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Solace blog

2nd December 2016

Ignite: Developing leadership fit for the future

Solace has done some fantastic work in ensuring that leadership potential is fostered and developed throughout our sector, developing a pipeline of Chief Executives for the future. However, in the rapidly changing landscape of local public service today, it’s vital that existing Chief Executives are equipped with the tools required for the realities of the job, and feel ready to face whatever new challenges the future holds. Even for those who feel at the top of their game, there is always room for challenge and for learning, particularly amongst peers.

This is why earlier this year Solace brought together the LGA, the RSA and Collaborate to launch a bespoke programme that challenges existing modes of leadership and seeks to build capability amongst existing Chief Executives.

The capabilities we need as Chief Executives are changing and evolving. Meeting the challenges ahead require us to ‘think like a system’ and ‘act like an entrepreneur’. This requires a shift in the way leadership development works – more collaborative, more nuanced, more focused on credibility.

We believe that leadership development as we know it is not necessarily going to meet the challenge. Rapid change in the operating context for local government, the evidence base for action, and even the way we understand change requires a different approach.

To test this, we have brought together a group of initially twelve Chief Executives to explore the way in which local government will operate in the future and to work together to understand the skills and relationships needed to thrive in an increasingly complex delivery landscape. Our programme asks them to commit to shaping this with us; creating an underlying blueprint for a new generation of leaders who can transform place.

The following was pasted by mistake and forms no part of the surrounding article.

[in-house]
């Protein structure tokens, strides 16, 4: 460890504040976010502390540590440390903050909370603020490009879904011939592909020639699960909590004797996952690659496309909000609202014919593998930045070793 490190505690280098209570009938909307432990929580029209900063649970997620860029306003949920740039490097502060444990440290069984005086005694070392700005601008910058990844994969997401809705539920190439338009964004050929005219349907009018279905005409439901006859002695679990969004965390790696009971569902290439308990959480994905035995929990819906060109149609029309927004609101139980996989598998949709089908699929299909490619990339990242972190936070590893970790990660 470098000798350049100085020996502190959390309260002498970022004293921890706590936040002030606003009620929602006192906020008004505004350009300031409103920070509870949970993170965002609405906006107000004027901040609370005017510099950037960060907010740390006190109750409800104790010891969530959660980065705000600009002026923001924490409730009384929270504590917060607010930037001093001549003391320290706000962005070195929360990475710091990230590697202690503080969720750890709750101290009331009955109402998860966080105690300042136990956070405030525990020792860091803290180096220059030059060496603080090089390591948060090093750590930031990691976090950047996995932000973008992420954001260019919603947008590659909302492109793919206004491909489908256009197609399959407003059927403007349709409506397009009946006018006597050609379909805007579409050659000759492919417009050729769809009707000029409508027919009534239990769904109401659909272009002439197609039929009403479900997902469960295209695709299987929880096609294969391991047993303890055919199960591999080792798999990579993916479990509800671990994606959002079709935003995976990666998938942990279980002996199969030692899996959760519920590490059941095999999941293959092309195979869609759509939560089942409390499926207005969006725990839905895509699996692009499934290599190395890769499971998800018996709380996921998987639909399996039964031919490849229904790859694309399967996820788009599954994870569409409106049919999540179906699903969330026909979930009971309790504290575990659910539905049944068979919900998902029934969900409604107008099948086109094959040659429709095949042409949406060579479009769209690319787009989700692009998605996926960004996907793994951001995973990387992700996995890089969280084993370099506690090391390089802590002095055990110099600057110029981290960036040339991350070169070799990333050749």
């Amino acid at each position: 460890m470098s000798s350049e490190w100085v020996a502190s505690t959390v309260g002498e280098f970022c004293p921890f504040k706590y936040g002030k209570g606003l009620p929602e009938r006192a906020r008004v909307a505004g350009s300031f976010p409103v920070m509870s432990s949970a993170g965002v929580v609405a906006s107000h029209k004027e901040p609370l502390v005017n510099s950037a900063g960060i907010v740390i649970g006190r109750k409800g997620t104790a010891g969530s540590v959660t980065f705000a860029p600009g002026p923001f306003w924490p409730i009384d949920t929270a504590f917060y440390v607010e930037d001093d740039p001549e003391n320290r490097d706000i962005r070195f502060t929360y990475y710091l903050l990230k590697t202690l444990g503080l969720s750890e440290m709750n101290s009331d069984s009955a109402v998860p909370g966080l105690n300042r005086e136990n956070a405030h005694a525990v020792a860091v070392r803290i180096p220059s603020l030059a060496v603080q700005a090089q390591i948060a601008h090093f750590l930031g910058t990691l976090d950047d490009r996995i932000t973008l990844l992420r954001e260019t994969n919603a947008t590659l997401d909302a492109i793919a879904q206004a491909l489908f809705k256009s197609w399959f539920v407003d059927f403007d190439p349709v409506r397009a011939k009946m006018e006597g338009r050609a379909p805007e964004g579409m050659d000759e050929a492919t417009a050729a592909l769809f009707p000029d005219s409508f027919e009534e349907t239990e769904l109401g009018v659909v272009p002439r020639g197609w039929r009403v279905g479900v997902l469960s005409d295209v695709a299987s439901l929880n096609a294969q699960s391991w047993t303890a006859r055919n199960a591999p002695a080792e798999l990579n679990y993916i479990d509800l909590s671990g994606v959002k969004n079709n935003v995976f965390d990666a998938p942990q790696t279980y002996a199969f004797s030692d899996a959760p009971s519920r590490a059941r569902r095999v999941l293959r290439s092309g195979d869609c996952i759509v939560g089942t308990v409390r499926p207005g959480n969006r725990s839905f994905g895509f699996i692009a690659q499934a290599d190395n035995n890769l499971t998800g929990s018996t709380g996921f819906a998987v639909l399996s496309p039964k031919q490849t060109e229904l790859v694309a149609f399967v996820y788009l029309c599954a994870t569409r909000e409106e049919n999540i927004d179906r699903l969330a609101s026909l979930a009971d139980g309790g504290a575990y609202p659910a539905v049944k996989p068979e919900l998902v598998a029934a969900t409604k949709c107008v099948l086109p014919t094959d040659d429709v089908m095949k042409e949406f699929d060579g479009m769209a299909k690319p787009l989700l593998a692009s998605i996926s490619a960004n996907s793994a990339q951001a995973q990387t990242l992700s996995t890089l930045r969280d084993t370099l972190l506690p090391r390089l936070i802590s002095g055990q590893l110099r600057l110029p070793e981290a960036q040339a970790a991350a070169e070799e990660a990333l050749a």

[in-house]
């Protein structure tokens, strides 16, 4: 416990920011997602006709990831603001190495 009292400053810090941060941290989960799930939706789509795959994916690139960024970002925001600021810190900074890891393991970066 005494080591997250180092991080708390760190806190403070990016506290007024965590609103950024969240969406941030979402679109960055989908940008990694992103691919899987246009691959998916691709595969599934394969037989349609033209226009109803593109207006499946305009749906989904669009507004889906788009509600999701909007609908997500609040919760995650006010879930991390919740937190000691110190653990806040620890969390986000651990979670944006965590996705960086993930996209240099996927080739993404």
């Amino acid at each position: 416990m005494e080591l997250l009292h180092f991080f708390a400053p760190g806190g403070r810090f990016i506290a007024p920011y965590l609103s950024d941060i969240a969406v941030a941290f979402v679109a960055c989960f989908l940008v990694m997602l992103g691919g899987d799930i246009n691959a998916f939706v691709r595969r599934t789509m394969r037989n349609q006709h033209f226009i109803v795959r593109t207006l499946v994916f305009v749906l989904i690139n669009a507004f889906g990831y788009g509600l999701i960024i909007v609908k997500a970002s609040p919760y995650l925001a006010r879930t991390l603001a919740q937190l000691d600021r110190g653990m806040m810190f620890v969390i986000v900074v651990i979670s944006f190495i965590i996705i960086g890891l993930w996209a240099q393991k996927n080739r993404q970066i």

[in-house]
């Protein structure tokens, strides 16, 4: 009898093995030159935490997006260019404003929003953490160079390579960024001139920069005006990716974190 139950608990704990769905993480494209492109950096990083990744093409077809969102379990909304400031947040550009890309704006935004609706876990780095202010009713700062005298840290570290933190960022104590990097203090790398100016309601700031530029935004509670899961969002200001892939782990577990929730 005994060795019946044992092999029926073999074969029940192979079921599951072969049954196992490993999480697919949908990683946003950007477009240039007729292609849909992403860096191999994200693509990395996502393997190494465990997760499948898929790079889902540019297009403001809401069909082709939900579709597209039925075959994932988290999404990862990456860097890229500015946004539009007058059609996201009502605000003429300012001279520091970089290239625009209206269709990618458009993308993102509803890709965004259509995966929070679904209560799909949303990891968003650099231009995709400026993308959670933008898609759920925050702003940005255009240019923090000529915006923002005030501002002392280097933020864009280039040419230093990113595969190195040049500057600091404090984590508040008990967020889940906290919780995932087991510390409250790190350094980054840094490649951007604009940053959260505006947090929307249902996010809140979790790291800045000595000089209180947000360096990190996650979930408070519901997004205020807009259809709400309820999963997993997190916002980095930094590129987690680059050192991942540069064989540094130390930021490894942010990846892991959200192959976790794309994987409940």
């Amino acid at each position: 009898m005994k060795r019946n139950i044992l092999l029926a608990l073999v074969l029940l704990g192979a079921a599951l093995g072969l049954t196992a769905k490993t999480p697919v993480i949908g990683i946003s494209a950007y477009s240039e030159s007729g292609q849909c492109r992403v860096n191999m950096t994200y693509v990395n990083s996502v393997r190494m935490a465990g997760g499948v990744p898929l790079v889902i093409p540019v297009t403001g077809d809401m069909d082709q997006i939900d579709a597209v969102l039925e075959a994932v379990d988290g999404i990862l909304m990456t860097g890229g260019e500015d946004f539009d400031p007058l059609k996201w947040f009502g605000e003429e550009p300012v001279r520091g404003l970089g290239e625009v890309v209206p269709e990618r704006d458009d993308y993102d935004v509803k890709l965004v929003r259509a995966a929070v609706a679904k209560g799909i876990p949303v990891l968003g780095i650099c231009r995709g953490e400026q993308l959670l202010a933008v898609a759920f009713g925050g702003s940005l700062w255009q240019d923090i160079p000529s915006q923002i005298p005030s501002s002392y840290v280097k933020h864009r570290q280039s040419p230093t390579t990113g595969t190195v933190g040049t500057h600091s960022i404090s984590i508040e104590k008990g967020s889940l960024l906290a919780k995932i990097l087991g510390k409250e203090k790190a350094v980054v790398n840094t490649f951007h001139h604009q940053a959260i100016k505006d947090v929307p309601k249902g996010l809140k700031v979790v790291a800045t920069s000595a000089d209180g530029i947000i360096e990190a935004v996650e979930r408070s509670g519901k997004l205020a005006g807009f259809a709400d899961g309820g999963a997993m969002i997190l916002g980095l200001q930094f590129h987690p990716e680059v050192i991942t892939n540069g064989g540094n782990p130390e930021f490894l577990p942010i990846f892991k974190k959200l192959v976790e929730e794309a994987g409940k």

The first programme which commenced with a 24 hour residential in October, intentionally aimed to mix the inspirational with the intensely practical, and was unashamedly rough at the edges and embraced contradiction.

Chief Executives who continue to participate will be part of a unique grouping that is collectively pushing the edges and shaping what future leadership development for local government should look like. We want the difference to be felt not only by participants themselves, but in the systems and process of which they are a part.

Leadership development is a crowded space, littered with programmes that focus on individuals and forget about the readiness for change that needs to be built in their organisations and systems. To carry on using this approach is to compound the silo mentality that has undermined attempts re-shape public services as a whole. That is why collaboration is at the core of our programme, and why we are asking participants for a personal, an organisational and a system commitment to take part.

Overall the focus has to be on answering: “What skills or behaviours do Chief Executives need to develop or display in order to be effective when dealing with the big, tricky ‘stuff’ facing us now and in the future; how do we need to change and how do we influence those around us to come on that journey with us?”

By Deborah Cadman, Chief Executive of Suffolk County Council and Solace Spokesperson on Leadership and Learning